Many people over-fertilize camellias. This results in the plants spreading their branches and developing an open growth habit that ruins the attractive compact appearance of the shrub. Beginning in the second season apply 8 to 16 oz. of cottonseed meal to each plant, or use a small amount of fertilizer formulated for camellias. Specially formulated fertilizers are available in most garden centers and discount stores. They acidify the soil and feed the plant, but they should be used sparingly.

Pruning and Disbudding
Most camellias need only occasional light pruning. After the plants bloom and before new buds form, check for dead wood to be removed and trim back where plants are losing their compact form. Look for areas of dense growth where thinning inside limbs will improve air circulation.
Gardeners who wish to maximize the size and beauty of camellia blooms may disbud a camellia, removing all but one bud on each terminal branch. This allows the plant to concentrate its resources on a select set of flowers.

According to the Clemson University Cooperative Extension, the best time to plant camellias is from mid-October to mid-November and mid-March to mid-April. Camellia varieties bloom from fall through early spring. Early varieties, such as Pink Perfection, bloom in November, and late varieties, such as Betty Scheffield Supreme, bloom in April and May.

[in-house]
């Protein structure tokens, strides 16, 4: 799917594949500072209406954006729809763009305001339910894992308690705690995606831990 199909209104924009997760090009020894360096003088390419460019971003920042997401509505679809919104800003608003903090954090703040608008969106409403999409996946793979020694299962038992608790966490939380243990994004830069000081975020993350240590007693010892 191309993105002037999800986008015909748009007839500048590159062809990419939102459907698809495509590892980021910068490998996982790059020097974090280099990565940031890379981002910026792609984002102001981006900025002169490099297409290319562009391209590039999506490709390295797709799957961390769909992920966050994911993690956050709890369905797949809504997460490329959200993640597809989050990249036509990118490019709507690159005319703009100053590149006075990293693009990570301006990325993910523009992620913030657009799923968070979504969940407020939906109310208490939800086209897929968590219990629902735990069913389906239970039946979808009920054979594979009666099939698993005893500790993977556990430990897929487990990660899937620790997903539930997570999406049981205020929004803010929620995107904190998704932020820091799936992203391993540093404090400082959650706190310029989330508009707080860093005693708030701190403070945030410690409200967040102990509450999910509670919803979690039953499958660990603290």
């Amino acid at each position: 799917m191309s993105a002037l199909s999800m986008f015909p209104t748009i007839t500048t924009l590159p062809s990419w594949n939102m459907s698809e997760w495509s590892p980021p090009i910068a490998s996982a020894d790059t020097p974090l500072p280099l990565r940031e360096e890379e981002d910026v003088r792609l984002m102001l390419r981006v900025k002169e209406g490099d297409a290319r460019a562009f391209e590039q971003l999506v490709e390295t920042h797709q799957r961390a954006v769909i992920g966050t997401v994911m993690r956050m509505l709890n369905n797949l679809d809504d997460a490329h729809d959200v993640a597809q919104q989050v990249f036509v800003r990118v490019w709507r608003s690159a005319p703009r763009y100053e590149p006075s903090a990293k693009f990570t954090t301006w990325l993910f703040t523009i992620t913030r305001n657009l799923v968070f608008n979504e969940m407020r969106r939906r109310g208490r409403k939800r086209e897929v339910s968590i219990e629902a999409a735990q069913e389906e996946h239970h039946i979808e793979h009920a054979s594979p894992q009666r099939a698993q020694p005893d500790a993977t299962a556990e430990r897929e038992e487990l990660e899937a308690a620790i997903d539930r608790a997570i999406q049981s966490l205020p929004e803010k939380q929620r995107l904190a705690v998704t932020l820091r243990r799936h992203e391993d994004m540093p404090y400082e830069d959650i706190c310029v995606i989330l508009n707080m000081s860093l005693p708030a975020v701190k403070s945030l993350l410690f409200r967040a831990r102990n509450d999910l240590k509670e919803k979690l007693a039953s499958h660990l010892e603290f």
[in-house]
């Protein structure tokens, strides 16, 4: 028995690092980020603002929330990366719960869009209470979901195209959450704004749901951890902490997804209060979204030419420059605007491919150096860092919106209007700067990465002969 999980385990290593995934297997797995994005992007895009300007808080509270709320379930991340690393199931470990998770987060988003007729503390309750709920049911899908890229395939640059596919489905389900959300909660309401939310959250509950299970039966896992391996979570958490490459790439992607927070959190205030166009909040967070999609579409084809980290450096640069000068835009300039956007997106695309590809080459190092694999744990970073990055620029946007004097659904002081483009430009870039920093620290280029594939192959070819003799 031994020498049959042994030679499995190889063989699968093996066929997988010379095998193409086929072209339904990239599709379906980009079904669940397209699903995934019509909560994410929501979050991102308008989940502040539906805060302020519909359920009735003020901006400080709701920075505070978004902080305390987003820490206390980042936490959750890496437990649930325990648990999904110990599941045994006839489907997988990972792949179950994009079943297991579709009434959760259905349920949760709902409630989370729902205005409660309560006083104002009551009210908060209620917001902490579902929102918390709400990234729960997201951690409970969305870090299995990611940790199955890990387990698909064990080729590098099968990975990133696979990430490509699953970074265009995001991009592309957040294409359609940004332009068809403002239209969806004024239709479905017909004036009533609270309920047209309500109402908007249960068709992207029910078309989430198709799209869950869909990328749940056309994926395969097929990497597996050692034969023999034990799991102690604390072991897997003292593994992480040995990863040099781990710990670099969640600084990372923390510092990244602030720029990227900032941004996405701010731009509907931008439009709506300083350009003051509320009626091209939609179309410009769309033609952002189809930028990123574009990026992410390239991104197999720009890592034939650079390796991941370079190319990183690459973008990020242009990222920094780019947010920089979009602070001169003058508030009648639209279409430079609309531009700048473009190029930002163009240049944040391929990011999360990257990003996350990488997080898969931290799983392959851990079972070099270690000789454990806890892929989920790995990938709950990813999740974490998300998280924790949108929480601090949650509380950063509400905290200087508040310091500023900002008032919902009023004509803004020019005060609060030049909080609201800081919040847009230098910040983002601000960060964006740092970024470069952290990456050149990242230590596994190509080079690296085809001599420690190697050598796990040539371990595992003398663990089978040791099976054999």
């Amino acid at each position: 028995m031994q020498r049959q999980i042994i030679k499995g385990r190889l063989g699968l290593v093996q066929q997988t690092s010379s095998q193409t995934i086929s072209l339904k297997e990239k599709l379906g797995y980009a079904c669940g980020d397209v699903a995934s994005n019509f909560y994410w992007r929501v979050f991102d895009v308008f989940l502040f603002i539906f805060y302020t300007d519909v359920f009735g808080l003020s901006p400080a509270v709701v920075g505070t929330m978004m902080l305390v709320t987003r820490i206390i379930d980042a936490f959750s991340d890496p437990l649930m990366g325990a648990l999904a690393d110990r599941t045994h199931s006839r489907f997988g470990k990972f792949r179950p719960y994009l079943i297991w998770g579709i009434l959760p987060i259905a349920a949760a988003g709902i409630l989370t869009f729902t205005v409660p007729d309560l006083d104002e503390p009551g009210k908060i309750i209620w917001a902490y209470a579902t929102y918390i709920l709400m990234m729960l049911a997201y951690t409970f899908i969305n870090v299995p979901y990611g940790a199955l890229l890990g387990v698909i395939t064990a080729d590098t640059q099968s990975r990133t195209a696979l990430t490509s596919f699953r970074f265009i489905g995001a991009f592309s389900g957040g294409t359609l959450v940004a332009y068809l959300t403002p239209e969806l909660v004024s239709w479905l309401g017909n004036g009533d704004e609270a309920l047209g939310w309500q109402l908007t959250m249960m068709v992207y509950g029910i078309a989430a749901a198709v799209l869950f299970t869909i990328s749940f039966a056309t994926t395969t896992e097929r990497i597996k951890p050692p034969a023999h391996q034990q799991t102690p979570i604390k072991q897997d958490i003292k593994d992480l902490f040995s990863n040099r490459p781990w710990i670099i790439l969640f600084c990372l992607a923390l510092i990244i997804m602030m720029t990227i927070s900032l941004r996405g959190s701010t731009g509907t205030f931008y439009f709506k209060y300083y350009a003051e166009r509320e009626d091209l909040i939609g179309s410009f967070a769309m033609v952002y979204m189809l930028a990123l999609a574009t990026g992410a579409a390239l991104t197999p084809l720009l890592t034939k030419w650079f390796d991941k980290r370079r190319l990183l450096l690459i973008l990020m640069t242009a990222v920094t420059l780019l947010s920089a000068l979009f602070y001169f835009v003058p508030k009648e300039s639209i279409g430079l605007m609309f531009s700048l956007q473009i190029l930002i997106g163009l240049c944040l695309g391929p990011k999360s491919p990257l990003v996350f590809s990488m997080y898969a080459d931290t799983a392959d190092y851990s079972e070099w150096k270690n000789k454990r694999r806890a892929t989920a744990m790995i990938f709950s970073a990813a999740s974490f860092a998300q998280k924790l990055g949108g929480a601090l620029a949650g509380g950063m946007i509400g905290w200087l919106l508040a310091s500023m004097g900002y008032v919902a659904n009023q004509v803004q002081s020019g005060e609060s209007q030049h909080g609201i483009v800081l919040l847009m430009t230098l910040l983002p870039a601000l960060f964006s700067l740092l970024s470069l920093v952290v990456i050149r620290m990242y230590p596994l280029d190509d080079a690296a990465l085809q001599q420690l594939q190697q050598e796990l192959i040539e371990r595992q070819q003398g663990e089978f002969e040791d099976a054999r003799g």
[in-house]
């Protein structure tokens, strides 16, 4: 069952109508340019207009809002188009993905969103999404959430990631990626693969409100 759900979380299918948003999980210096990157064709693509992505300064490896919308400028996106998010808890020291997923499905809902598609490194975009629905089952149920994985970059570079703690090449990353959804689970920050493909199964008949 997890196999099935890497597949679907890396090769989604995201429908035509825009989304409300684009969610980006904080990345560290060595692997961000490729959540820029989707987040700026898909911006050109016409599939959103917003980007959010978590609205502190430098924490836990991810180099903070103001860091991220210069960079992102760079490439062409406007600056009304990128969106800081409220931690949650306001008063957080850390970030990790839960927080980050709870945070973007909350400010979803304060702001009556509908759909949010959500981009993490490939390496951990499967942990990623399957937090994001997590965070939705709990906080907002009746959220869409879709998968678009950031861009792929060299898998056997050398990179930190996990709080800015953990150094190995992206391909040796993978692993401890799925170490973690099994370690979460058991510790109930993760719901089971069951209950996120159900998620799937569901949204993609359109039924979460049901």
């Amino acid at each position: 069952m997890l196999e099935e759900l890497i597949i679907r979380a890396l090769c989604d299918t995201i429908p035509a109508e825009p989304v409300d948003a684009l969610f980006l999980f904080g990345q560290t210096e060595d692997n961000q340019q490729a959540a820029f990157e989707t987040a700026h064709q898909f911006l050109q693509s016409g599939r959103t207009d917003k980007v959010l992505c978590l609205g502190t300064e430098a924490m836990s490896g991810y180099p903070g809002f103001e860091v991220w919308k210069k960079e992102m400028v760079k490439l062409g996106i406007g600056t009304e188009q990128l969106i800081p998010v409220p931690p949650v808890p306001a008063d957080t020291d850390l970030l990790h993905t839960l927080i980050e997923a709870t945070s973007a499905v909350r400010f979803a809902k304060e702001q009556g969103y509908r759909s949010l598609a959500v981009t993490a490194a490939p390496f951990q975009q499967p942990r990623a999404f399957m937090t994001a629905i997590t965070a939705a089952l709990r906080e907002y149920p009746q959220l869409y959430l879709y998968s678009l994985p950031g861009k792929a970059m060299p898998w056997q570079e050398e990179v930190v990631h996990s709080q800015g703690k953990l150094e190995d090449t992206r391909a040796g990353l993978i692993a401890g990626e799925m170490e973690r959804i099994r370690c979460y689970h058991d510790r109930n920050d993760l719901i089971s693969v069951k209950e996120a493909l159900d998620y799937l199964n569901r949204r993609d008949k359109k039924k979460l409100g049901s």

Sunday, September 27, 2015

Three Reasons to Plant Flower Seeds in the Fall


Did you know that fall is the best time to plant many wildflower and flower seeds for next spring? It’s true – if you want a beautiful patch of flowers for their scent, color or to attract pollinators, the best time to plant them is not next spring, but very soon – this fall.

Most wildflowers can (and should) be planted in the fall or early spring throughout many regions of the U.S. In the Southern and Western areas of the country the fall months of September through December are the most favorable time to plant wildflower seeds. In Northern and Northeastern regions seeds planted in the fall will remain dormant over the winter. Many varieties will quickly germinate in order to allow the seedling enough time to become established before going dormant for winter. Other varieties will just remain dormant within the soil until early spring. They will germinate and emerge in the spring when the conditions are favorable.

In the wild, as wildflowers bloom and ripen into seed all summer and into fall, the seed simply falls to the ground and is "planted". Of course, in general, Mother Nature has unlimited wildflower seeds to sow. In the wild all kinds of things happen; Seed falls on rocks, on other plants, etc., and never reaches the soil. This is the price a wild-sown seed pays, and billions are lost each fall.